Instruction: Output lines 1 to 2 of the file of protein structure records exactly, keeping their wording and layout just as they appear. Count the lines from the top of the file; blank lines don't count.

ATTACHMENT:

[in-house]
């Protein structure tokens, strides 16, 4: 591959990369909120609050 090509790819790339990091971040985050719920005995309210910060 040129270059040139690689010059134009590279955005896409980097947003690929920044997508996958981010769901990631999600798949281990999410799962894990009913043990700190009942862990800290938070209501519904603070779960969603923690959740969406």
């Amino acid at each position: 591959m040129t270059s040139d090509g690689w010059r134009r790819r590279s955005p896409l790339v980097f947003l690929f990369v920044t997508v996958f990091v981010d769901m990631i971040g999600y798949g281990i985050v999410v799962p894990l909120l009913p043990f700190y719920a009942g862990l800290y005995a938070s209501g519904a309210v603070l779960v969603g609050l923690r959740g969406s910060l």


[in-house]
């Protein structure tokens, strides 16, 4: 591959990369909120609050 090509790819790339990091971040985050719920005995309210910060 040129270059040139690689010059134009590279955005896409980097947003690929920044997508996958981010769901990631999600798949281990999410799962894990009913043990700190009942862990800290938070209501519904603070779960969603923690959740969406």